Boisterous “What Ever It Takes” Mario Draghi and Merkel are trying to 'parent' Greece before its contagion rips all of Europe apart. The children of Athens have grown up though, after nearly seven years of austerity, massive unemployment, and a return of nationalism. Now, they are muddling their way into adolescence. Syriza's rejection of the status quo and its demands for a “Grexit” are its first real protestations, a youthful rebellion.
Unfortunately for the Troika, they know their threats are baseless. Greece's departure would signal an end to the EU as we know it today. Italy and Spain would not be far behind in raising similar demands seeing how their Southern neighbors were able to negotiate for a preferable debt deal.
A “Grexit” will cost Europe, especially Germany, untold amounts. Some reports have priced the damage of a “Grexit” at almost $1.2 trillion. Since the creation of the Euro, Germany became the final holder of European risk in order to maintain the status quo. Billions and billions of worthless sovereign debt was purchased by the German taxpayer to keep their export economy alive. Draghi and Merkel have even engineered this latest round of quantitative easing in an attempt to monetize more debt, hoping to kick start the economies of the South. It all may all be for naught though if they fail to prevent a “Grexit”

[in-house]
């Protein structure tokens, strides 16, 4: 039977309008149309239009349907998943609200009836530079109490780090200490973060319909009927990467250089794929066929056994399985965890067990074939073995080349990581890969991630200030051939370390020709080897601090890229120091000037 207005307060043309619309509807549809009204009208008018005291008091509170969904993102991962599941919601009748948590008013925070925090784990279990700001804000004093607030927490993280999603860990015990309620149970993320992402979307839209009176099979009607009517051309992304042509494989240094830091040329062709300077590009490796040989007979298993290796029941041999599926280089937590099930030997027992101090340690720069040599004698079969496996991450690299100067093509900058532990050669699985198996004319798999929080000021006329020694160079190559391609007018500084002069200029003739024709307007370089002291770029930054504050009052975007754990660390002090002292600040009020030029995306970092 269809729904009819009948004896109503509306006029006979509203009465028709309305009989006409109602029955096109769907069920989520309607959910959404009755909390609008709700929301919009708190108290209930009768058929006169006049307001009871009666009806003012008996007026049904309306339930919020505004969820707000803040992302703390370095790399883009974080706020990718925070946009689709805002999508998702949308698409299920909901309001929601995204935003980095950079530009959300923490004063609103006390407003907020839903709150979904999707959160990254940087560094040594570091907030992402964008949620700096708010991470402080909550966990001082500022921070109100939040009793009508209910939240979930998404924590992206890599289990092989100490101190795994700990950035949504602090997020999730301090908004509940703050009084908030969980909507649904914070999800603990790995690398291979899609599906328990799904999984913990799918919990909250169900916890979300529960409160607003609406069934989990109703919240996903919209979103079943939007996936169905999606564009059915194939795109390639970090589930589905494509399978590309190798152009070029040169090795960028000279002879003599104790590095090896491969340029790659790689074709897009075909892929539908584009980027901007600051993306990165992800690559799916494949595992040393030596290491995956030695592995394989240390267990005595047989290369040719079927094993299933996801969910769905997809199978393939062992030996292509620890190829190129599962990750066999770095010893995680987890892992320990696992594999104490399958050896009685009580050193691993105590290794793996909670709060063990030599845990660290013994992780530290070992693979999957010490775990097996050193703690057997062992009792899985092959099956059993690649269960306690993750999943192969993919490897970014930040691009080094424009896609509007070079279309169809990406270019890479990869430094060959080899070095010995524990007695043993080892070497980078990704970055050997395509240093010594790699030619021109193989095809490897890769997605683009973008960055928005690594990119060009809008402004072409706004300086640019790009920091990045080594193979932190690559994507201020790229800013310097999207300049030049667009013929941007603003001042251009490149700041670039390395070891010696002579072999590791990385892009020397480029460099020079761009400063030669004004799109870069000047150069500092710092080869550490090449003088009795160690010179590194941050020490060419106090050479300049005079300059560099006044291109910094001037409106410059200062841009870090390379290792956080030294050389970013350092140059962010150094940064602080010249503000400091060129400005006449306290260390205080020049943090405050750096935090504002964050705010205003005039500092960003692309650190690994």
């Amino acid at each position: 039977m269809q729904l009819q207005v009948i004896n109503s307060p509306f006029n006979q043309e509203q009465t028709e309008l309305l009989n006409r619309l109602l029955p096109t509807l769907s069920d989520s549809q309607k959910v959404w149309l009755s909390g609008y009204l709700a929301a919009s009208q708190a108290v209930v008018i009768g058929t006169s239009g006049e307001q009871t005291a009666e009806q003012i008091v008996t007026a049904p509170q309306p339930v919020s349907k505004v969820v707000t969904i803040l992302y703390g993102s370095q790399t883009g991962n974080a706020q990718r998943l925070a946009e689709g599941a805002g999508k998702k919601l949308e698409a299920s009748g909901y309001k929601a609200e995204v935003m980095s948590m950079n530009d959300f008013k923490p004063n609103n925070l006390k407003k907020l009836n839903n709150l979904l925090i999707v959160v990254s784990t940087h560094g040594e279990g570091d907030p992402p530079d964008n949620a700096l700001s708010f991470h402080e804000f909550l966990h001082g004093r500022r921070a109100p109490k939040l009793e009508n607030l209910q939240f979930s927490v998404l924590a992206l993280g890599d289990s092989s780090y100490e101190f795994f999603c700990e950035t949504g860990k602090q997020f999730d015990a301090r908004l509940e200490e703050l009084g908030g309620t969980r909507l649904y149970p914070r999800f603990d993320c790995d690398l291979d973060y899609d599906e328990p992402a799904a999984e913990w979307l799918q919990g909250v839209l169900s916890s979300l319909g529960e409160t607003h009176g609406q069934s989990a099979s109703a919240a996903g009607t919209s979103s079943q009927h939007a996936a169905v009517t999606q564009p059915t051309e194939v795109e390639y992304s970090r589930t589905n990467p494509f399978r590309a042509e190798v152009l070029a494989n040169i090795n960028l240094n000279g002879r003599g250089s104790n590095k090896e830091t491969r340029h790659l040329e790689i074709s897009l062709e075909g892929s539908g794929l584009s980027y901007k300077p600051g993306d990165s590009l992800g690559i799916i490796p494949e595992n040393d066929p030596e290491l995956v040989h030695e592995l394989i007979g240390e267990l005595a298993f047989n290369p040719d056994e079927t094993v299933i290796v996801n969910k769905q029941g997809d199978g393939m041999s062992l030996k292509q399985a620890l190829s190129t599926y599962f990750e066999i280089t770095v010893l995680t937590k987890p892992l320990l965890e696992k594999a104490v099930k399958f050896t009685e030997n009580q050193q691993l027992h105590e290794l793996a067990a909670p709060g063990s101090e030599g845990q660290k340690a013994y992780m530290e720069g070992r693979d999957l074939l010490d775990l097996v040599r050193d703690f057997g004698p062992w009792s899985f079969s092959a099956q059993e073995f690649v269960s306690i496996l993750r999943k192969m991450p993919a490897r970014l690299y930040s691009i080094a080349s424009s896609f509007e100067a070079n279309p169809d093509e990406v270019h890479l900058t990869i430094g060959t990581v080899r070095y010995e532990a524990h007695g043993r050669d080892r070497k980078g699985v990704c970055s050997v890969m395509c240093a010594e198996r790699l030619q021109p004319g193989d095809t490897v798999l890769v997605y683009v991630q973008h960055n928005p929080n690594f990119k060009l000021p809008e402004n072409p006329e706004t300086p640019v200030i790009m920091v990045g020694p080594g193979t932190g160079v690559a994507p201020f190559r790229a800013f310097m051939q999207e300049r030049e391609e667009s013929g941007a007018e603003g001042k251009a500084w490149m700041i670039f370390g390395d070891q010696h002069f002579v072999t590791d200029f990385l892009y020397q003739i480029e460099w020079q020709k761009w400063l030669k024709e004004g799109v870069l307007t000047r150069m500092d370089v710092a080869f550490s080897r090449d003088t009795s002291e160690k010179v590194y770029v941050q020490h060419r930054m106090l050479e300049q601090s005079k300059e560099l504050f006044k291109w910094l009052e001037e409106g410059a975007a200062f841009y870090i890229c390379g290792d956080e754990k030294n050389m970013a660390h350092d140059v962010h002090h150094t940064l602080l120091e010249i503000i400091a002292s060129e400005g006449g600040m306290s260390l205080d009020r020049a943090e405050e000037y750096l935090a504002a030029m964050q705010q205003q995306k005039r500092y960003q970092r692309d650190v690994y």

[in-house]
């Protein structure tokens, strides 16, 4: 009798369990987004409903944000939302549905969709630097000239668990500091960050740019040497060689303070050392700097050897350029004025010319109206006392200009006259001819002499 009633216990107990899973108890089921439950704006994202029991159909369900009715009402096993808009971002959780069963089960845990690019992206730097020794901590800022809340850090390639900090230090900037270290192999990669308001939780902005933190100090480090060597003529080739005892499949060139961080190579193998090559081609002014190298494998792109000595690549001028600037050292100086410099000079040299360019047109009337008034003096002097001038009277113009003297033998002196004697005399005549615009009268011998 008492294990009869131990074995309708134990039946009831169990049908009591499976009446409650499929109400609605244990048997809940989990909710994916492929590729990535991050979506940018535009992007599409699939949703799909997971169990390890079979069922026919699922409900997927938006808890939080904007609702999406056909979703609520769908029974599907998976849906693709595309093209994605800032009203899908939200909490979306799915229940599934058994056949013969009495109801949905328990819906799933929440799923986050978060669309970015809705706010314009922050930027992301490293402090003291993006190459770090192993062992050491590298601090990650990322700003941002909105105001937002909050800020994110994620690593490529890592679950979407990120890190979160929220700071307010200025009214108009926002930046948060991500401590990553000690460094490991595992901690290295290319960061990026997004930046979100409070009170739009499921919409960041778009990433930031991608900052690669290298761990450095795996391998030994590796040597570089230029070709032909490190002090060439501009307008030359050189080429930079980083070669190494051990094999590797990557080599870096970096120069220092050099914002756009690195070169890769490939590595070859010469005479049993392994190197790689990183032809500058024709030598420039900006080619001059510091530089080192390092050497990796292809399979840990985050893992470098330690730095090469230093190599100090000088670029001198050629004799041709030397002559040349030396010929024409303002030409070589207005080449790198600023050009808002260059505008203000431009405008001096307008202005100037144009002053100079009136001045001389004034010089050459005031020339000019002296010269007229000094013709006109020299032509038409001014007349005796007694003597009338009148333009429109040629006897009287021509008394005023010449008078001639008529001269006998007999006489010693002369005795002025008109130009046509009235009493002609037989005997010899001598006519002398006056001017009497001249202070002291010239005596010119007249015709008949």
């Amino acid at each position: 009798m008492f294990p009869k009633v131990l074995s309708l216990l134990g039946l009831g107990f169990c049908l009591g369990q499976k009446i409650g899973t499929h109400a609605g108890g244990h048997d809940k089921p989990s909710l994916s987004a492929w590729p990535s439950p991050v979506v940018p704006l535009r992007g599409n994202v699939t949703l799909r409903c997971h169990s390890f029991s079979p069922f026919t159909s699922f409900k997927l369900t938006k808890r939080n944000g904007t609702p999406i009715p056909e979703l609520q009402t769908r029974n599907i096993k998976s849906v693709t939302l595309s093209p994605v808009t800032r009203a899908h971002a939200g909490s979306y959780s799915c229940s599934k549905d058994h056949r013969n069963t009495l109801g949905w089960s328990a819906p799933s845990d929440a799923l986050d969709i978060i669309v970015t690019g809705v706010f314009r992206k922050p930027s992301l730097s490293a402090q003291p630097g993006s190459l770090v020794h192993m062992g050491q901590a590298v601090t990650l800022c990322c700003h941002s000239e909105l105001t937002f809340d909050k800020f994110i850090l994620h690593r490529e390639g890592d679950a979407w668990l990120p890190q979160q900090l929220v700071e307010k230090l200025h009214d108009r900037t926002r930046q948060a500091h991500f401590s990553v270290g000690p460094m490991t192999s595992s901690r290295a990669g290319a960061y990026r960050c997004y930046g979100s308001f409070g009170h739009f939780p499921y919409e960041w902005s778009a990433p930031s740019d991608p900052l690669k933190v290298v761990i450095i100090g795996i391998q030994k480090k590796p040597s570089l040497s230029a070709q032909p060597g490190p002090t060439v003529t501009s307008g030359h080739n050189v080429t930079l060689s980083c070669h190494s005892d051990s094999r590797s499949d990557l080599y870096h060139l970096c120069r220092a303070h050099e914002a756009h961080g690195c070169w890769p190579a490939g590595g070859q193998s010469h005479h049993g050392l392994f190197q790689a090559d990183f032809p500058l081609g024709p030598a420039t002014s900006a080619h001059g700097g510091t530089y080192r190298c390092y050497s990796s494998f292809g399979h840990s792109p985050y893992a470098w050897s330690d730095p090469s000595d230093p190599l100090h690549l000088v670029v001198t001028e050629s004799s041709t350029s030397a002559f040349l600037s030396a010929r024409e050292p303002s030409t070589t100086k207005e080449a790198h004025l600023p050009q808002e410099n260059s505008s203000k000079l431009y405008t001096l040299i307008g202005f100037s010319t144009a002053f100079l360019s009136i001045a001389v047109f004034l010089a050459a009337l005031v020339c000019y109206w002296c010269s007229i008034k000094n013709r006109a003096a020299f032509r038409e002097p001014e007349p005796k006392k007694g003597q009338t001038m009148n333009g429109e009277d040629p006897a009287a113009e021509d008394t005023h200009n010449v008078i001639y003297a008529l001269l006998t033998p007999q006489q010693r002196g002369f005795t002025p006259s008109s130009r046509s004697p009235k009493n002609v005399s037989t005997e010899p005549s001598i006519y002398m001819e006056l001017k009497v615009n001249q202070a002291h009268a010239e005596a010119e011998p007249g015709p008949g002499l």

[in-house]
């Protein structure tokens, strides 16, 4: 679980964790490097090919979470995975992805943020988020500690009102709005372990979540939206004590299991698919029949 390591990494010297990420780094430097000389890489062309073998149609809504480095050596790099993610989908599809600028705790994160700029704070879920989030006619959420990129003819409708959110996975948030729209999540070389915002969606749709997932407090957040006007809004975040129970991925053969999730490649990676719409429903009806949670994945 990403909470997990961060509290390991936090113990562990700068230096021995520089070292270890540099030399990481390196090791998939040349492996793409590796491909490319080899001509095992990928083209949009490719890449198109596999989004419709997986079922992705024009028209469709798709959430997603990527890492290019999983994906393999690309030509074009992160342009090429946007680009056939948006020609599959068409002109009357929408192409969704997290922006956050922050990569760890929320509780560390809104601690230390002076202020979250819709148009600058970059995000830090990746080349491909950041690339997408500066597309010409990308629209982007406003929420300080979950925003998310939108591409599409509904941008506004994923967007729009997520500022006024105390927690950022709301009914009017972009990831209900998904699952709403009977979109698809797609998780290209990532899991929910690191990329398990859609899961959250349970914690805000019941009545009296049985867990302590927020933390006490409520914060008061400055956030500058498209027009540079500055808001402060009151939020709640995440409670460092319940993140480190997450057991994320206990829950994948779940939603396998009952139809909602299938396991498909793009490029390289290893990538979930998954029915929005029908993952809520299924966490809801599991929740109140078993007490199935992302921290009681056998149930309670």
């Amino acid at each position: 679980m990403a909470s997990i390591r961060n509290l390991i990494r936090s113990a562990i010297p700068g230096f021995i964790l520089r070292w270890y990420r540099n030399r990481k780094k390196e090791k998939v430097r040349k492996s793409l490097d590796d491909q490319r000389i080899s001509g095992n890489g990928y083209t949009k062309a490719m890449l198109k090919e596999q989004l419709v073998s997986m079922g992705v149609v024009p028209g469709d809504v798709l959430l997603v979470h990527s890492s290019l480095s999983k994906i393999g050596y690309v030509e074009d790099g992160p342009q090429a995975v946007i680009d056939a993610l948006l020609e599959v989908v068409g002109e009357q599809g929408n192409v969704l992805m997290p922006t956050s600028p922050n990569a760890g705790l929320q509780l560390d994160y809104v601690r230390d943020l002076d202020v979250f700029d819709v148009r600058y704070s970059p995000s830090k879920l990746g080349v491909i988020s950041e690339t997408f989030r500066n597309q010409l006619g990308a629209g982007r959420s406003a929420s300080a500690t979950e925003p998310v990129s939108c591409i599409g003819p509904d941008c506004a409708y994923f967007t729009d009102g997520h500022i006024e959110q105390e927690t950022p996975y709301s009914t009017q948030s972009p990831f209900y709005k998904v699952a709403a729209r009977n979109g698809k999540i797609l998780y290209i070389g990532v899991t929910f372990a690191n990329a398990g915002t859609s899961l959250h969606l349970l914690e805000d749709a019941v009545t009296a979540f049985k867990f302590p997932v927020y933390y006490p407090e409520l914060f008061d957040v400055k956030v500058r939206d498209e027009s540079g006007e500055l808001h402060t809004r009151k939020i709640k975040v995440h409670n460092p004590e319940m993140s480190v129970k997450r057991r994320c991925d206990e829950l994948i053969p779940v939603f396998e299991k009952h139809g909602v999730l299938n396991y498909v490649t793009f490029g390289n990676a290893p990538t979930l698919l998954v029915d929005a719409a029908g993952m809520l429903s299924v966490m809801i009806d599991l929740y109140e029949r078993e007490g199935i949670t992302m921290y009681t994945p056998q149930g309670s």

The Euro is in a perilous position, deflation is unavoidable, austerity has ravaged the periphery and nationalism is sweeping across the continent all because of the blustering of Brussels. Marine Le Pen, PEGIDA, Golden Dawn don't even have to recruit any more as Merkel and Draghi provide all the marketing they need. The future looks grim for Europe and its continuance lies directly in the hands of one man, Alexis Tsipras.
The tie-less leader has stayed true to his word so far to fight for the survival of his countrymen. Only today, he proclaimed “We will keep our pre-election promises. This is non-negotiable.” Tsipras knows the damage his country's exit would have on the fragile EU and is standing firm in the face of the Troika's bluffs. The decision to leave is not his first choice, as his preference is for Greece to stay in the Euro and to have its debt restructured. However, he knows that Syriza's mandate was not to give into demands like his predecessors government did, but to emerge with a clean slate, ready to grow and put his country back to work.
In just under a week, Emergency Liquidity Assistance (ELA) will be put to an end by the ECB. At this point, Greek banks will no longer be able to fund themselves. It will be here where the soap opera comes to an end. Either the Troika will capitulate, giving into the demands of Greece and allowing them to restructure their debt, or a “Grexit” marking the season finale for the Euro and the beginning of a painful rebirth for Greece.
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